Tuesday, January 25, 2011

Undercover police cleared 'to have sex with activists'

Promiscuity 'regularly used as tactic', says former officer, contradicting
claims from Acpo

guardian.co.uk, Saturday 22 January 2011

Mark Kennedy had sexual relationships with several women while serving as
an undercover policeman and infiltrating a ring of environmental activists

Undercover police officers routinely adopted a tactic of "promiscuity"
with the blessing of senior commanders, according to a former agent who
worked in a secretive unit of the Metropolitan police for four years.

The former undercover policeman claims that sexual relationships with
activists were sanctioned for both men and women officers infiltrating
anarchist, leftwing and environmental groups.

Sex was a tool to help officers blend in, the officer claimed, and was
widely used as a technique to glean intelligence. His comments contradict
claims last week from the Association of Chief Police Officers that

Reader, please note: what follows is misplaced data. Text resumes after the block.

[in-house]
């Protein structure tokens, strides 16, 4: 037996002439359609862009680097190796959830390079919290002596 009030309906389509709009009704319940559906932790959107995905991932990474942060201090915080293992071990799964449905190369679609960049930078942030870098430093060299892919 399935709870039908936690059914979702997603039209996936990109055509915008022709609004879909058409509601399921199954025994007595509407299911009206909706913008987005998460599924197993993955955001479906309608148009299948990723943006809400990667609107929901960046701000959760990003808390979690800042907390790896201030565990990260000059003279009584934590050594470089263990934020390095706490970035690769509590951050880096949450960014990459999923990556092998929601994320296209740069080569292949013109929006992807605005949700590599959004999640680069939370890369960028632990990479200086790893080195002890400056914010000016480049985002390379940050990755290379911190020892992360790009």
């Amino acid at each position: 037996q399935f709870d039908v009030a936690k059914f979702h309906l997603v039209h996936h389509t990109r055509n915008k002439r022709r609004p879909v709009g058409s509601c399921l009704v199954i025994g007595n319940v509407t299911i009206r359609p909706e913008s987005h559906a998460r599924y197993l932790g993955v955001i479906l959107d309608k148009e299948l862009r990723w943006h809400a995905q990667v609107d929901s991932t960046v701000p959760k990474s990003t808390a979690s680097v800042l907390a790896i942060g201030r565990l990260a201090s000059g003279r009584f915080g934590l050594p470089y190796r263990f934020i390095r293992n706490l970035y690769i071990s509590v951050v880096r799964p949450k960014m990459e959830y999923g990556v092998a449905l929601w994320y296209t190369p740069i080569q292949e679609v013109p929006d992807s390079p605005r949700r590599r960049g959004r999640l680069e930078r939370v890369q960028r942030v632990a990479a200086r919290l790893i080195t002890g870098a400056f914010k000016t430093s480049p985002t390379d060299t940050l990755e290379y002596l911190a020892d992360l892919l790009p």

operatives were absolutely forbidden to sleep with activists.

The one stipulation, according to the officer from the Special
Demonstration Squad (SDS), a secret unit formed to prevent violent
disorder on the streets of London, was that falling in love was considered
highly unprofessional because it might compromise an investigation. He
said undercover officers, particularly those infiltrating environmental
and leftwing groups, viewed having sex with a large number of partners "as
part of the job".

"Everybody knew it was a very promiscuous lifestyle," said the former
officer, who first revealed his life as an undercover agent to the
Observer last year. "You cannot not be promiscuous in those groups.
Otherwise you'll stand out straightaway."

The claims follow the unmasking of undercover PC Mark Kennedy, who had
sexual relationships with several women during the seven years he spent
infiltrating a ring of environmental activists. Another two covert
officers have been named in the past fortnight who also had sex with the